MANILA, Philippines — The government will pursue amendments to the implementing rules and regulations or IRR of the Build-Operate-Transfer (BOT) Law to ensure that public-private partnership (PPP) projects implemented will not be disadvantageous to Filipinos.
In a statement, the National Economic and Development Authority (NEDA) and the PPP Center said President Duterte has ordered the changes in the IRR of the BOT Law, which was enacted in 1990.
The BOT scheme is a contractual arrangement where the contractor undertakes the construction, including financing, of a given infrastructure facility, and the operation and its maintenance.
The contractor operates the facility over a fixed term during which it is allowed to charge facility users appropriate tolls, fees, rentals and charges sufficient to enable the contractor to recover its operating and maintenance expenses and its investment in the project, plus a reasonable rate of return.
The contractor transfers the facility to the government agency or local government unit concerned at the end of the fixed term, which shall not exceed 50 years.
The amendment in the IRR will be led by Socioeconomic Planning Secretary Karl Chua through the BOT IRR Committee.
Chua said the changes in the IRR aims to facilitate the development of well-structured PPPs that deliver high quality services to the people and protect the public from excessive payments and undue guarantees arising from PPP projects.
It also targets to promote the interests of Filipinos, who ultimately pay for the costs and returns of private proponents of PPP projects.
Chua maintained that PPPs can stimulate the economy, bring back jobs, and address the needs of the people.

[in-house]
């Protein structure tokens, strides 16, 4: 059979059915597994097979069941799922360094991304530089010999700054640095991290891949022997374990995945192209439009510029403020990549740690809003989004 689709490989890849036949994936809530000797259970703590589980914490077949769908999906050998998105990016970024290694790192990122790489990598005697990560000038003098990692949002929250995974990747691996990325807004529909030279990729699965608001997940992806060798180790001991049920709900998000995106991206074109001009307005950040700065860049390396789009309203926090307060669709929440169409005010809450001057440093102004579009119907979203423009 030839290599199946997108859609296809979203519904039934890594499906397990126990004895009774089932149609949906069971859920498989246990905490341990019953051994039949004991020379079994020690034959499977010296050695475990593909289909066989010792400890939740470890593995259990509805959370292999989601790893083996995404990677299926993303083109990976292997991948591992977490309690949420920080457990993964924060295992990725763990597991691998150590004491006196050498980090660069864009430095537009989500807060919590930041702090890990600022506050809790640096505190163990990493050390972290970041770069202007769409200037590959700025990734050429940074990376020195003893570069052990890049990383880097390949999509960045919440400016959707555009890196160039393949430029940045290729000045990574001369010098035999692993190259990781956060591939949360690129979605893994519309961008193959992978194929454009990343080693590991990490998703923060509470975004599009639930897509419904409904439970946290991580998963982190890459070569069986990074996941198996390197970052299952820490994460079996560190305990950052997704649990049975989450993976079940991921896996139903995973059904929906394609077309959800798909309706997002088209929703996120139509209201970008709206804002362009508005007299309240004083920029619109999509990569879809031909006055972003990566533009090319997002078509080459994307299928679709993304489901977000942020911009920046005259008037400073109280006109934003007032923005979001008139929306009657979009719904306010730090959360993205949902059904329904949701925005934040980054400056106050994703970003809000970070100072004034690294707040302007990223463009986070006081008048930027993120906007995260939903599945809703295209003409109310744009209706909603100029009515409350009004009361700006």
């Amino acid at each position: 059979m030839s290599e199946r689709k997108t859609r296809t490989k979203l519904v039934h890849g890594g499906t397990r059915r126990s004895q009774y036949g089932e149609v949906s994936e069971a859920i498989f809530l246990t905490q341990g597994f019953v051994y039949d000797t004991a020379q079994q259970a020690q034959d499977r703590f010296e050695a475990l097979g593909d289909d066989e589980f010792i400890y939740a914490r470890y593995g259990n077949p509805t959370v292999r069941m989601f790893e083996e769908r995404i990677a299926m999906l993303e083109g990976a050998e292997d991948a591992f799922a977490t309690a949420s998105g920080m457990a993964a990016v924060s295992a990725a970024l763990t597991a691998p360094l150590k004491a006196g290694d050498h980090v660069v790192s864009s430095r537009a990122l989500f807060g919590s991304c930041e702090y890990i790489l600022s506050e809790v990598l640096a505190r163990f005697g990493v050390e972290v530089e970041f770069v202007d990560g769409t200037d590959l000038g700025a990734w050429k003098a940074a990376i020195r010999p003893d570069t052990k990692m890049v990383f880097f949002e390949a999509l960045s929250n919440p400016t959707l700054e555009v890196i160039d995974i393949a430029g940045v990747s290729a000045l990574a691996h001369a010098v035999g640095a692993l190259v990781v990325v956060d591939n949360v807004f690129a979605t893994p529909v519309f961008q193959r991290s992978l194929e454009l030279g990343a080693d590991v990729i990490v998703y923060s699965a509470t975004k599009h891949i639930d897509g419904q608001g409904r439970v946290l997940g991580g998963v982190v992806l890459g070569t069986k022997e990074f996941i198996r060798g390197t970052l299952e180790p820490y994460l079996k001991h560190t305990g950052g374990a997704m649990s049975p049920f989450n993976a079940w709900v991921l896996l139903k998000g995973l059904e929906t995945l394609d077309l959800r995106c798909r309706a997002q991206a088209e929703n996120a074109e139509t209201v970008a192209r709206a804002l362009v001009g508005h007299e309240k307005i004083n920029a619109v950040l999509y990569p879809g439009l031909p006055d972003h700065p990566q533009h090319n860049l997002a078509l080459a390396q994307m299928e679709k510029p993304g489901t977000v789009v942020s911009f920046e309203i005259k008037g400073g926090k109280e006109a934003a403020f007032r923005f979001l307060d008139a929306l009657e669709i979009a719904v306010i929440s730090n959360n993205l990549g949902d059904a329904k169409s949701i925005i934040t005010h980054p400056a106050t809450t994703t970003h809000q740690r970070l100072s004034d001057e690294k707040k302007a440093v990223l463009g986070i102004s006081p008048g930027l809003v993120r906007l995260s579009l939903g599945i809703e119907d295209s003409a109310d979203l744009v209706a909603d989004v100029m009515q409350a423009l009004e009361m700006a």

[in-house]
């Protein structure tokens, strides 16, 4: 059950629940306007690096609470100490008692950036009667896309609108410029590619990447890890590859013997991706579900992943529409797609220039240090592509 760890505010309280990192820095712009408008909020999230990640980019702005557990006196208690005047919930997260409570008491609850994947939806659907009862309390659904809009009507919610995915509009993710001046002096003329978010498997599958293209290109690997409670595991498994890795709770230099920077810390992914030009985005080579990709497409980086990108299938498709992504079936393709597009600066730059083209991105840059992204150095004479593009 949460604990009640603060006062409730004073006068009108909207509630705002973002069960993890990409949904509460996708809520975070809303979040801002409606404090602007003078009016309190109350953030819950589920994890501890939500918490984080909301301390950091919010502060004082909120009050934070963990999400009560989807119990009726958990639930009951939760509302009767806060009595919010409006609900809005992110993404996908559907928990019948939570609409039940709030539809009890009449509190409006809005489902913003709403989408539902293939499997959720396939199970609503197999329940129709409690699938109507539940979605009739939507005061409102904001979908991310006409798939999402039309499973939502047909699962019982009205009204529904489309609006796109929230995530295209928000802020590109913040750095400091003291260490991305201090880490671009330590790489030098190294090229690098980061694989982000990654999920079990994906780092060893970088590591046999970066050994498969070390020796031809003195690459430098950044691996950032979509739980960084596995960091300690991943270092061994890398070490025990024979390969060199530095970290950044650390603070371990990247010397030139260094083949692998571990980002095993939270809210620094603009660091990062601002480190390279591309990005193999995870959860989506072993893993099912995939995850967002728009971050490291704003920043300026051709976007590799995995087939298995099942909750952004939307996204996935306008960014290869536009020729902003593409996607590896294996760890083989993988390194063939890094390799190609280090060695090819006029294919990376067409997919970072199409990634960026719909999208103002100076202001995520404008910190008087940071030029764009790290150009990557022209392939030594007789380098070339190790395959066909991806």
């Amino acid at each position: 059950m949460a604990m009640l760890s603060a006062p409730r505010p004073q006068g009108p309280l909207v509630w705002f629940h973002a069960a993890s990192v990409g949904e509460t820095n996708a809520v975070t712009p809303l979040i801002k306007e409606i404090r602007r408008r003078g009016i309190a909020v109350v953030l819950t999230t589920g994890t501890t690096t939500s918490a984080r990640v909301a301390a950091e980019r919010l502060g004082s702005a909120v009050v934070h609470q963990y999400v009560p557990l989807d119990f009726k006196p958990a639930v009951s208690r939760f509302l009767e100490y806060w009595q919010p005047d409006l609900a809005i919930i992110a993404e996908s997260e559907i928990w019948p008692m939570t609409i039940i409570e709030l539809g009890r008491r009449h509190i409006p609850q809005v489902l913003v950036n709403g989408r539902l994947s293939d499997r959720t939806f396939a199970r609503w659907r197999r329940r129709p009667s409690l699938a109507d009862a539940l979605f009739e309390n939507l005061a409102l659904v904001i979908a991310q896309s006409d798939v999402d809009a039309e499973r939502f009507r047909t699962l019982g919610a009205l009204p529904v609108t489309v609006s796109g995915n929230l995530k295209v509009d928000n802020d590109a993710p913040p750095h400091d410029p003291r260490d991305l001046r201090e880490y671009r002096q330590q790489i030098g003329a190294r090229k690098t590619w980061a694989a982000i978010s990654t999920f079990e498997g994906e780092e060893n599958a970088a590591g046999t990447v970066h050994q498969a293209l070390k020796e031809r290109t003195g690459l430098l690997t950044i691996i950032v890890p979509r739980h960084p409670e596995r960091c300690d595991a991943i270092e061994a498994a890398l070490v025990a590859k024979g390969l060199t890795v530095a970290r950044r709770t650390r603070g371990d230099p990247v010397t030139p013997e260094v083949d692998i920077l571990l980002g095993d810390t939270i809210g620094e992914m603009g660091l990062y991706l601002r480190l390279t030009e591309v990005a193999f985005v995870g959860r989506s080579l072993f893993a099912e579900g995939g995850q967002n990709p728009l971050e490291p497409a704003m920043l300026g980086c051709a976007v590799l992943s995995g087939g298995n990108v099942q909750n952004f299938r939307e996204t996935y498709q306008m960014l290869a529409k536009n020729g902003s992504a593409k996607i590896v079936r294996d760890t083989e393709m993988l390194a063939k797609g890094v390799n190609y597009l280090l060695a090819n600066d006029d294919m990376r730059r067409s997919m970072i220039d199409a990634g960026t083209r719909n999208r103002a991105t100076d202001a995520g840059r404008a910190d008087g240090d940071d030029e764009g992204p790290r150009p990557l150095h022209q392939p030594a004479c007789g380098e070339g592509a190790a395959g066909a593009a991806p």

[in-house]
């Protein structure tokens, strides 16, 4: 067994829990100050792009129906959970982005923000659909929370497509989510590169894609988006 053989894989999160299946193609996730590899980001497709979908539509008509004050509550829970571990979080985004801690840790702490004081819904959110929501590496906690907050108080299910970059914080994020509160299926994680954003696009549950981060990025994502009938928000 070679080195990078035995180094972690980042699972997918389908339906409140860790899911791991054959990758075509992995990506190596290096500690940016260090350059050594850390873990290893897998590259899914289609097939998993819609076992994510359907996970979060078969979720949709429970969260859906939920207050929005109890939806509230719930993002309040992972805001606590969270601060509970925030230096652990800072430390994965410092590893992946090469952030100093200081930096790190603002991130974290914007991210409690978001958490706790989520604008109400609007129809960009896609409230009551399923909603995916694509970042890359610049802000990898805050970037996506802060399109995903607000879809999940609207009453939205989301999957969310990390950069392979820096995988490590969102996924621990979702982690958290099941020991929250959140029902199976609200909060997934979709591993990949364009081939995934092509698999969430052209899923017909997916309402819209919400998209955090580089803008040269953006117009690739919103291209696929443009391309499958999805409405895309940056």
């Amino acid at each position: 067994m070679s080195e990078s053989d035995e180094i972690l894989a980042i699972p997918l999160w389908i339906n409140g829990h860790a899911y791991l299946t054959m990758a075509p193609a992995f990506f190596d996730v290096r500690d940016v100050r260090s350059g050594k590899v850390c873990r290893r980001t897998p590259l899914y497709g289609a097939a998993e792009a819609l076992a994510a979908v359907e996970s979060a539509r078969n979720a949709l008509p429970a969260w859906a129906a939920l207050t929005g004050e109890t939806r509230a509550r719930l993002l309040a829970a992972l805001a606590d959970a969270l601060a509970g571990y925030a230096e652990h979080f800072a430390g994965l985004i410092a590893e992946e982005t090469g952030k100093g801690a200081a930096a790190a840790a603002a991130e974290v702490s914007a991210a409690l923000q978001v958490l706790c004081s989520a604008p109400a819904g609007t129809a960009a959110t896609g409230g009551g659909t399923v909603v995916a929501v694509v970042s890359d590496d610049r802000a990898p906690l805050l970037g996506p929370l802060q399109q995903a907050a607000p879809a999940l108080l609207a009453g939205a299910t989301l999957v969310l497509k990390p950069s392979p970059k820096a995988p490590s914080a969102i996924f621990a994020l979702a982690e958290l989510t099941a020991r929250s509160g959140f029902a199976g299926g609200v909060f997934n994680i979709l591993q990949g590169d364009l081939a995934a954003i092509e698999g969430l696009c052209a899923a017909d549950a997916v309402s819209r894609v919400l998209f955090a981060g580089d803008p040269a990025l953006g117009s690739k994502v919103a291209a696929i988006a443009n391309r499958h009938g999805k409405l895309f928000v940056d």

“It is the government’s job, on behalf of the Filipino people, to ensure that private sector interests are aligned to the public’s interests, with the overall goal of providing the best services to the people,” he said.
Chua argued that PPPs with unwarranted guarantees, contingent liabilities, and other onerous contract provisions take up the government’s already-limited fiscal space and hamper the country’s development.
“As PPPs are paid for by the public, the IRR should enable the provision of quality infrastructure and services that are delivered in a timely and cost-effective manner,” PPP Center executive director Ferdinand Pecson said.
Finance chief and NEDA-Investment Coordination Committee chair Carlos Dominguez, for his part, maintained that there is a need for transparent and expeditious processes in evaluating PPPs to arrive at their real cost to the government, consumers, and taxpayers.
The BOT IRR Committee will begin its stakeholder consultations next month. It aims to approve and publish the amended BOT IRR by the first quarter of 2022.